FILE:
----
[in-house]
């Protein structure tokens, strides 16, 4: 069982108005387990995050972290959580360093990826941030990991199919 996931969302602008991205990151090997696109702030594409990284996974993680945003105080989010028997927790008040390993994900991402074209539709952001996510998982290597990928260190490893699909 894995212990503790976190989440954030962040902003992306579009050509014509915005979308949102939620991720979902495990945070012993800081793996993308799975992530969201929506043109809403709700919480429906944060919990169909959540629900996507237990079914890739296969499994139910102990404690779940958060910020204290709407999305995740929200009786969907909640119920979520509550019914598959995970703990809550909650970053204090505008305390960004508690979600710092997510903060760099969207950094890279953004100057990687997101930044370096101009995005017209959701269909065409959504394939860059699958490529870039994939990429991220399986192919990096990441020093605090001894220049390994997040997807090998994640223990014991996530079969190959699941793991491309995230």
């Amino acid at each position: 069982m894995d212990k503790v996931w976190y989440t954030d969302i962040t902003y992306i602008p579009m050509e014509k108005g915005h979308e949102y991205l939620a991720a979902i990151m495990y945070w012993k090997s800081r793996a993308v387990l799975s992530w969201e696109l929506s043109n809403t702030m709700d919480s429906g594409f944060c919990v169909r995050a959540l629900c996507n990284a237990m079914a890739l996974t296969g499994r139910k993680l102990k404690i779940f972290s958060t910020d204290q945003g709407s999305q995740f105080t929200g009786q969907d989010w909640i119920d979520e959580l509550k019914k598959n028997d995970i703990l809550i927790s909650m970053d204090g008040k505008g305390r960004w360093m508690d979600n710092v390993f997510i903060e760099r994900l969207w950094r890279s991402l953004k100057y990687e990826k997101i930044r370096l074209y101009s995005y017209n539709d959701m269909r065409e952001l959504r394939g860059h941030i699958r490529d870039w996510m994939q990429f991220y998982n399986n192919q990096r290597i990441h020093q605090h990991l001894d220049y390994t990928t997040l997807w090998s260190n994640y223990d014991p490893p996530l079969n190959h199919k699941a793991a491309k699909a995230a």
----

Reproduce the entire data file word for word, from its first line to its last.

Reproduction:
[in-house]
């Protein structure tokens, strides 16, 4: 069982108005387990995050972290959580360093990826941030990991199919 996931969302602008991205990151090997696109702030594409990284996974993680945003105080989010028997927790008040390993994900991402074209539709952001996510998982290597990928260190490893699909 894995212990503790976190989440954030962040902003992306579009050509014509915005979308949102939620991720979902495990945070012993800081793996993308799975992530969201929506043109809403709700919480429906944060919990169909959540629900996507237990079914890739296969499994139910102990404690779940958060910020204290709407999305995740929200009786969907909640119920979520509550019914598959995970703990809550909650970053204090505008305390960004508690979600710092997510903060760099969207950094890279953004100057990687997101930044370096101009995005017209959701269909065409959504394939860059699958490529870039994939990429991220399986192919990096990441020093605090001894220049390994997040997807090998994640223990014991996530079969190959699941793991491309995230």
């Amino acid at each position: 069982m894995d212990k503790v996931w976190y989440t954030d969302i962040t902003y992306i602008p579009m050509e014509k108005g915005h979308e949102y991205l939620a991720a979902i990151m495990y945070w012993k090997s800081r793996a993308v387990l799975s992530w969201e696109l929506s043109n809403t702030m709700d919480s429906g594409f944060c919990v169909r995050a959540l629900c996507n990284a237990m079914a890739l996974t296969g499994r139910k993680l102990k404690i779940f972290s958060t910020d204290q945003g709407s999305q995740f105080t929200g009786q969907d989010w909640i119920d979520e959580l509550k019914k598959n028997d995970i703990l809550i927790s909650m970053d204090g008040k505008g305390r960004w360093m508690d979600n710092v390993f997510i903060e760099r994900l969207w950094r890279s991402l953004k100057y990687e990826k997101i930044r370096l074209y101009s995005y017209n539709d959701m269909r065409e952001l959504r394939g860059h941030i699958r490529d870039w996510m994939q990429f991220y998982n399986n192919q990096r290597i990441h020093q605090h990991l001894d220049y390994t990928t997040l997807w090998s260190n994640y223990d014991p490893p996530l079969n190959h199919k699941a793991a491309k699909a995230a």